With man-made surfacing that has been submerged under flood waters, the main problem is debris that is left behind after the flood. Obviously, all the big items like limbs, logs, lumber, and trees need to be removed. Check to see if the surfacing has been torn or gouged from impacts. If so, the safety surfacing will need to be repaired by the manufacturer. Repair the surfacing quickly. A small tear can quickly become a large rip, Left unattended, a massive area can pull away from the base material resulting in a more costly repair. Surfacing like ‘poured-in-place rubber, rubber tiles, and bonded-shredded rubber includes ‘voids’ in the material that allows it to compress. If silt, sand or dirt has filled all these voids from flooding, the material will become hard, and not meet the cushioning requirements. The best way to get the debris out of the voids is to ‘flush’ the material with fresh water. DO NOT USE A PRESSURE WASHER. The force of a pressure washer can tear apart the material, and cause additional damage. The material needs to be flushed out witlow-pressurere water. We’ve found that a fire hose at it’s lowest flow setting works best. Saturate the area so that the silt is flushed out of the voids and the surfacing material can work correctly. This is important for the life of your material. If the debris is left in the voids, it can cut up your surfacing from the inside out. It will start cracking and flake away over time.
For synthetic turf, remove any large debris items (trees, limbs, logs, storm debris). If the turf ‘wrinkled’, like a bed sheet, it needs to be re-stretched – contact your manufacturer. If it seems to have remained in place, check it for the proper in-fill material. The infill will often float or blow away during a Hurricane. Without the infill, the turf will start to lay over and become matted. It can also move around and wrinkle. If there is not sufficient infill, please contact the manufacturer. It may just need to be brushed to relocate it back to the right area.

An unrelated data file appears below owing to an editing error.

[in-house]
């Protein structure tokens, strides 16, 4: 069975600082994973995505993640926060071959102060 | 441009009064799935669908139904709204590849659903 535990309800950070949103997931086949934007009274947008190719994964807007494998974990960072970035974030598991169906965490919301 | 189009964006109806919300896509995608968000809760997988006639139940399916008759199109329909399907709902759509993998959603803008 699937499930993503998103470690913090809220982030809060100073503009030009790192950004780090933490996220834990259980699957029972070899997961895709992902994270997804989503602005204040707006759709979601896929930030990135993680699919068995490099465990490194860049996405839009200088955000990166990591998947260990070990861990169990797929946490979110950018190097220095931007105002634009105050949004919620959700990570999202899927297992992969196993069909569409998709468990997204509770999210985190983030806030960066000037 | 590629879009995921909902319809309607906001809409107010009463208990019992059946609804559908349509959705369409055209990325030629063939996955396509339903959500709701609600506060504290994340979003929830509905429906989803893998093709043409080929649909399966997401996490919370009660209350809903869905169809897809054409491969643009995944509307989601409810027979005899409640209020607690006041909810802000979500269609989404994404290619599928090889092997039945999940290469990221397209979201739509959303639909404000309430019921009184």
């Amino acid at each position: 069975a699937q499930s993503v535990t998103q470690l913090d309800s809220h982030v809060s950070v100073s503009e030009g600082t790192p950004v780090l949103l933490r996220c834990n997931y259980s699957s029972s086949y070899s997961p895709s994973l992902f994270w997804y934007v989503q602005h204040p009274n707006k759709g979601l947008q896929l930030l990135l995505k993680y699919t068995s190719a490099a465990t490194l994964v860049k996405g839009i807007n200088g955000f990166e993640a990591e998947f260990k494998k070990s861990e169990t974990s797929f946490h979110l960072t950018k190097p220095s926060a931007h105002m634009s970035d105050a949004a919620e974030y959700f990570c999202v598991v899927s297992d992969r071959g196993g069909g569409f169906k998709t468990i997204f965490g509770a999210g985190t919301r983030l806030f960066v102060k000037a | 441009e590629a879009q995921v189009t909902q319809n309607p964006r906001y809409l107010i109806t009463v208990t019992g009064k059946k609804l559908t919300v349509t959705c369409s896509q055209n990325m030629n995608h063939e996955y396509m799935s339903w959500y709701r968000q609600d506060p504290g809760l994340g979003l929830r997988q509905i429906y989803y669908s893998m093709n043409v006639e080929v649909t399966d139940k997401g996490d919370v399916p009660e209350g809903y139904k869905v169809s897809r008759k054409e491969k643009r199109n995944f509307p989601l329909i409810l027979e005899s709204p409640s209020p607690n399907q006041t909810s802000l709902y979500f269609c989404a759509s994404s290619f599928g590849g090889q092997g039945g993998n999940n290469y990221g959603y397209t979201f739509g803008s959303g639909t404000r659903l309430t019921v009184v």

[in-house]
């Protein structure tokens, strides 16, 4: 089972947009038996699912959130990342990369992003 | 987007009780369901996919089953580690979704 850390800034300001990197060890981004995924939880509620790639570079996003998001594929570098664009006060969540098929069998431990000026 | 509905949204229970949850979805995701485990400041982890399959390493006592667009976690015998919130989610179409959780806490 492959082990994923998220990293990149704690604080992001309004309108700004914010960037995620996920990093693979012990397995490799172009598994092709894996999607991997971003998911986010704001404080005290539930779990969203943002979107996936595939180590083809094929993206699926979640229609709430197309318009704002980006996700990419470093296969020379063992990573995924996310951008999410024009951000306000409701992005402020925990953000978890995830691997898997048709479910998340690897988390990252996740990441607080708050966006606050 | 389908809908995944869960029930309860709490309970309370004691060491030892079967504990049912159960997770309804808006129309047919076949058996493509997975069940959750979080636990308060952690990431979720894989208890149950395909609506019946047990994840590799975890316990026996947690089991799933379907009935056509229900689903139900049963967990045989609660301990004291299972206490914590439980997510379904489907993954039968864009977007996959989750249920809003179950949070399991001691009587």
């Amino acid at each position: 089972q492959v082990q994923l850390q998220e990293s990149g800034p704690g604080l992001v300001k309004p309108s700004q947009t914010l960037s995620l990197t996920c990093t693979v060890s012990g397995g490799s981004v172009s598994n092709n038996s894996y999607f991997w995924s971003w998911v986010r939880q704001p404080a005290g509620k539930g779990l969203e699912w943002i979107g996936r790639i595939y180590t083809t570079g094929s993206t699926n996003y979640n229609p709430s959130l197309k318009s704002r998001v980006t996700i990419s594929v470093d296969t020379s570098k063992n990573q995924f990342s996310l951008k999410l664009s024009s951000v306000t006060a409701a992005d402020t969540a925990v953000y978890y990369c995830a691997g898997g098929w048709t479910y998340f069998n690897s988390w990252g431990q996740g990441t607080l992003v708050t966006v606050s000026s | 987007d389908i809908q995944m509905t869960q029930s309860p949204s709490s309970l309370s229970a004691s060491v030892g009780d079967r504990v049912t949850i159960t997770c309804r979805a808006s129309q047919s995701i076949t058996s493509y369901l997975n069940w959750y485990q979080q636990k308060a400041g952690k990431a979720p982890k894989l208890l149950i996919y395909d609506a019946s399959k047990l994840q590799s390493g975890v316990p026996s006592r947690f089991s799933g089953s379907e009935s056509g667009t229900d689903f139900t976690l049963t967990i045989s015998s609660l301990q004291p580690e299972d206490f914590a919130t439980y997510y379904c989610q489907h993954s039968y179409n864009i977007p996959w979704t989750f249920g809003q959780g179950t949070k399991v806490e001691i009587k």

For natural surfacing like Engineered Wood Fiber (EWF), often called wood chips, the most frequent situation is that it floated off. If it’s still there, remove the large debris, and then check it for the correct depth. Most playground manufacturers put stickers on the uprights of their equipment to indicate the correct level of surfacing material. If the stickers are showing, you need to top-off the material. Ensure (after the flood water recedes) that there is proper drainage. Nothing shortens the life of EWF quicker than poor drainage. The material will rot quickly. If kept dry and clean, the material will last much longer. Some will be tempted to ‘till’ the material. I recommend against it. However, it may aid the drying after a flood. It will take time and use until the material knits and weaves back together to give it the surface tension properties that aid with accessibility.
As you evaluate your parks we suggest that you take pictures of any damage you see. You will need it for many aspects of recovery, including FEMA documentation, insurance claims, and repair or replacement parts from your playground manufacturer. It's also helpful to photograph
We're Here to Help
GameTime has representatives in Texas, Florida and around the world who can help you inspect your playground and put together a maintenance plan for you. Even if you haven't endured a massive weather event, we are always available to provide advice and assistance. Contact us or request a free copy of our Playground Maintenance Guide with additional tips on keeping your play area in top shape for years to come.